So often, my writing here is sparked by comments of visitors to Highfield, and so again, it is the case with this post. Two recent visitors to Highfield, when walking with me through a paddock covered in native perennial grasses, have asked, “Do you have perennial grasses here?”

The most recent inquirer was an interested novice – a person that had done some reading about holistic grazing or regenerative grazing and the importance of perennial grasses in those grazing systems. I answered, “Yep”, and bent down to my feet and picked the flowering head of Microlaena stipoides or Weeping Grass.

Weeping Grass is an incredibly useful grass being tolerant of shade, low soil pH, and tolerating low fertility and drought. It is highly palatable to our sheep and cattle, and it is easy on the eye, being bright green. It is probably THE most important native perennial grass at Highfield. I showed him the distinctive weeping head and the pinched top to their leaves so he would find it easy to identify next time.

The other time I was asked this question (while walking through a paddock heaving with perennials), I was surprised by the question because the inquirer was a self-confessed holistic or regenerative grazer on a nearby property. I was surprised because I thought as a dedicated holistic grazer, the inquirer would be able to see that the whole paddock was covered with perennial grasses.

Surely as a holistic grazer, the inquirer would be able to identify perennial grasses that were so important to their grazing system – the very grasses that their grazing was designed to foster? How could you be a holistic grazer whose system depended on fostering perennials and not now be able to identify the grasses in their paddocks and in mine?
It got me thinking – perhaps it was that the inquirer didn’t know the grasses in their paddocks at all?

Given their farm’s proximity to ours, the inquirer would have the same native grasses as us. Perhaps the word ‘perennial grasses’ was a buzzword used to ‘signal’ that the inquirer was a holistic grazer but used without any knowledge of which grasses were perennial at all. Perhaps it was a test for me.

I could have bent down and picked the flowering head of one of at least seven species at my feet and said, “Yes, of course, see – here is weeping grass, and here is redleg, and there is some native lovegrass,” etc. I was anxious not to embarrass the inquirer by pointing the grasses out. When I thought that this knowledge was a must for holistic grazers. Instead, I just answered, “Yep, heaps of them’“.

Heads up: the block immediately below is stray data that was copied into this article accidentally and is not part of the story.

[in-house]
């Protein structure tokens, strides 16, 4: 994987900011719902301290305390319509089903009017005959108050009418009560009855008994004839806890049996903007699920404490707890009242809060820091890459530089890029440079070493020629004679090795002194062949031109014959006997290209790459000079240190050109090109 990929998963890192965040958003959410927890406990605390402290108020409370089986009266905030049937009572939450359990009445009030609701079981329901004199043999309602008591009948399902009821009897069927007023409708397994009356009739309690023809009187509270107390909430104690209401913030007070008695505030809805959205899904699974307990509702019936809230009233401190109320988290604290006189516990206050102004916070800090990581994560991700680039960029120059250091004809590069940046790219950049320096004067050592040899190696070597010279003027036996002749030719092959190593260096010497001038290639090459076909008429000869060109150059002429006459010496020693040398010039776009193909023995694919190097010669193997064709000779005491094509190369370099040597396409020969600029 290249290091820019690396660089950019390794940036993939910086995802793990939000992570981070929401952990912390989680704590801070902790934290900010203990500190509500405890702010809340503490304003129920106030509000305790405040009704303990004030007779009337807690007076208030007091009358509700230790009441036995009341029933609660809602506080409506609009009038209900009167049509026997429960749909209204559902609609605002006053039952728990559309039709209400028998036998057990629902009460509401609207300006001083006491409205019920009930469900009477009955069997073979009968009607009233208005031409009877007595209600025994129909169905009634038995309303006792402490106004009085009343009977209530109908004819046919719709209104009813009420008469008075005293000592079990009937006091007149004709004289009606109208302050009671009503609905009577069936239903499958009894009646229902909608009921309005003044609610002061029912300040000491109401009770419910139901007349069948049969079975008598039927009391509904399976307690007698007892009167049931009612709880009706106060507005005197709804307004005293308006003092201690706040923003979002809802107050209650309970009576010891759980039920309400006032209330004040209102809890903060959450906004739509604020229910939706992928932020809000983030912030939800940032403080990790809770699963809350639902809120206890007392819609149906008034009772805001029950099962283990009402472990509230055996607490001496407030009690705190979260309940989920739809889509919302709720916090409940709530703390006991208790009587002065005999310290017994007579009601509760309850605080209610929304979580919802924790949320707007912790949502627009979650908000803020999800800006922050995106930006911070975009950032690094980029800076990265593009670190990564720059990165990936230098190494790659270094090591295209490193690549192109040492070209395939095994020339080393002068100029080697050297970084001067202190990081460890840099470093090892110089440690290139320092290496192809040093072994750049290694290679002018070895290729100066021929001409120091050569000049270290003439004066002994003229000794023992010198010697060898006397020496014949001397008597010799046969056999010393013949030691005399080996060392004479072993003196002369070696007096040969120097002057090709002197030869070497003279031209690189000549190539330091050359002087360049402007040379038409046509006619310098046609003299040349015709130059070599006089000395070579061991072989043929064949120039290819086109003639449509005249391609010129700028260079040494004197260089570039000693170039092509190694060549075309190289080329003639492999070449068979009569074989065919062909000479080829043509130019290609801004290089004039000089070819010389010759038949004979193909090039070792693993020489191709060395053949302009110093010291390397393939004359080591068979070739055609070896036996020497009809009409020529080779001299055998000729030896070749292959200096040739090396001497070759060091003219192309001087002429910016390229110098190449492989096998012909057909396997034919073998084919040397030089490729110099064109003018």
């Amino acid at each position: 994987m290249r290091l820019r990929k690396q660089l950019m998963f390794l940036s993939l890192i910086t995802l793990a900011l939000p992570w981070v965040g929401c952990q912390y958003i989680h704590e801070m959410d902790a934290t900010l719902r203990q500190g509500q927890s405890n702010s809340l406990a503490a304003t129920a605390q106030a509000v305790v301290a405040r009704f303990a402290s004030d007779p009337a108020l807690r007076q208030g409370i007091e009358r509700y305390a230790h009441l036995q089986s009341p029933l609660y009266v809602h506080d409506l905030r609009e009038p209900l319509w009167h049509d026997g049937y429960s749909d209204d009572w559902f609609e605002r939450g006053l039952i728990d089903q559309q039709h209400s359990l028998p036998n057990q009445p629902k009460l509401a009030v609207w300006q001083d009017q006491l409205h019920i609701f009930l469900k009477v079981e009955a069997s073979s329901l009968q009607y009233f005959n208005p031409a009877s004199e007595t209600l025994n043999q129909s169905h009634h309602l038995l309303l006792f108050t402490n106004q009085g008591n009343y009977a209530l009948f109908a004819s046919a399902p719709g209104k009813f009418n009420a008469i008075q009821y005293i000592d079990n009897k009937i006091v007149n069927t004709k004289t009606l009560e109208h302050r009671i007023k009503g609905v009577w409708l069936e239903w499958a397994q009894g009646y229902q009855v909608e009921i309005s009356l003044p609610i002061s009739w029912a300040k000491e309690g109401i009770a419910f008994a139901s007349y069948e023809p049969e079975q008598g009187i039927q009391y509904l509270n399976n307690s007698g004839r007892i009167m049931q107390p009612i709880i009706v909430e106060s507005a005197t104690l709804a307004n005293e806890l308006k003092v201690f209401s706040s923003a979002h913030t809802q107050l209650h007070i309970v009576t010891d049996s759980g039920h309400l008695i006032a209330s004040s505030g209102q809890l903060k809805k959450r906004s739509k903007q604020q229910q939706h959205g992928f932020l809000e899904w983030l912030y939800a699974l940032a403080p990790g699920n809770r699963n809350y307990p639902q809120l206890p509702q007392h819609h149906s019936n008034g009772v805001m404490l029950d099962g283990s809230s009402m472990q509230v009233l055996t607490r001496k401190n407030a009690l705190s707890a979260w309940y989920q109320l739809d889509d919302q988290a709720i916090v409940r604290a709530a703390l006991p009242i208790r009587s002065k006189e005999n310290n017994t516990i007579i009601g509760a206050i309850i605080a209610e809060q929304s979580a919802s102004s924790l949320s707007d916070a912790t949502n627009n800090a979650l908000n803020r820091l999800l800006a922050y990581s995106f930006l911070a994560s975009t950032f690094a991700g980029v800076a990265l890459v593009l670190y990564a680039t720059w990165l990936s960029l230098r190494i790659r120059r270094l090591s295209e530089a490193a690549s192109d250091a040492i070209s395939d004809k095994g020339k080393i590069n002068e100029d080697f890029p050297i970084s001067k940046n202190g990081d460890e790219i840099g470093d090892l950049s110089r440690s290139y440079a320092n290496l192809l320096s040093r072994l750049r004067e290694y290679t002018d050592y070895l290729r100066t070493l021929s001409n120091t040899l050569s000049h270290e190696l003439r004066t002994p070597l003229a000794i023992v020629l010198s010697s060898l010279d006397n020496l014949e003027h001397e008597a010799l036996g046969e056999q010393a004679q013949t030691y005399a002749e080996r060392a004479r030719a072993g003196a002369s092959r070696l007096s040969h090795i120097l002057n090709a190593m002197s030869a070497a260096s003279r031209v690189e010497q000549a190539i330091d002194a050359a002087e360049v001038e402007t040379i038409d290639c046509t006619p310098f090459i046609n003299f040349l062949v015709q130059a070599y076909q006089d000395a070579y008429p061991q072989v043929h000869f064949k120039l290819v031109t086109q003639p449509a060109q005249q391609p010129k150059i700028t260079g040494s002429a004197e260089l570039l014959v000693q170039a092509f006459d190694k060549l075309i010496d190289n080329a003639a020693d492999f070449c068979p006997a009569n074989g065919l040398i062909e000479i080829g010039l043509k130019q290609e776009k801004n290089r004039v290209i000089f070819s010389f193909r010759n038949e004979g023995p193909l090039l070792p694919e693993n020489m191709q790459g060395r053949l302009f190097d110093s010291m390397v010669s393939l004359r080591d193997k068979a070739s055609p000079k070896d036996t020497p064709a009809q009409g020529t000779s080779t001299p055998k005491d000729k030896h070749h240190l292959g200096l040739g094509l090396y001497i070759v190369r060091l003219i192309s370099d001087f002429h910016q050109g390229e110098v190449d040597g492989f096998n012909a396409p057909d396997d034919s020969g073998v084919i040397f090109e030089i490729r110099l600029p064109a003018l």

So here, I have listed just a few of the native perennial grasses we have at Highfield – in case it’s useful for anyone. Ive concentrated on posting images of the seedheads as this is the easiest way of identifying grasses.

Microlaena stipoides – Weeping Grass

Microlaena stipoides – Weeping Grass

Described briefly above. This is one of the main native perennial grasses on Highfield.

Bothriochloa macra - Redleg or Red grass

Bothriochloa macra – Redleg or Red grass

This is such a beautiful grass. In this image above, you can clearly see its red ‘legs’ The flowers are a bit like windmill grass flowers but instead of being sprayed out like a windmill or umbrella, the ‘arms’ of the flower stand up tall.

Chloris sp - Windmill grass

Chloris sp – Windmill grass

There are a number of different species of Windmill Grass, easily identifiable by the ‘windmill’ shape of the flower heads.

Wallaby Grass

Austrodanthonia sp – Wallaby Grass

Most obvious when they are flowering because of their soft white fluffy seed heads.

Nineawn Grass

Enneapogon sp – Nineawn Grass

In their flowering stage, they can look a little like wallaby grass, but once you get your eye in looking at the green form of their flower heads, you will easily identify them.

Speargrass and Corkscrew grass

Austrostipa sp – Speargrass and Corkscrew grass

Oh so pretty in the wind, their delicate flower heads shimmer in the breeze. So pretty, but they are not called spear grass for nothing. When the seeds shed from their flowering head, they have a very sharp end and can easily cause you to throw away your socks.


Elymus scaber – Wheatgrass

The mature seed head is quite distinctive and also quite raspy to the touch. Again most easily identified at this dry flower head stage.

Plume Grass

Dichelachne sp – Plume Grass

There are a few different species of this, too – all with the distinctive ‘plume’ of a seed head.


Elsewhere I have written an entire post on Themeda – Kangaroo Grass which is growing splendidly here.

Hopefully, this will help you identify some of the native perennial grasses on your property if you live anywhere from Taralga and Booroowa in the north to the Victorian border in the south and east to Braidwood and west to Wagga.

You don’t need to be a botanist or have a hand lens swinging from your neck or be able to pronounce the Latin names. These images and others you can find online make identifying the grasses your livestock are eating easy. After all, shouldn’t you know what your livestock are eating?


Restoring Native Grasses – Kangaroo Grass

We take seriously our obligation to protect, enhance and restore the important natural biodiversity that remains – not just in our conservation area but in our grazing paddocks as well.

Farming with Habitat – Kissing the Mistletoe

This Christmas, instead of kissing under the mistletoe, kiss the mistletoe instead and thank it for it’s role in the environment.

Farming with Habitat – Embracing the Wild Irishman

As we see it ‘Wild Irishman’ or Acacia paradoxa brings many benefits to both wildlife and the farm.







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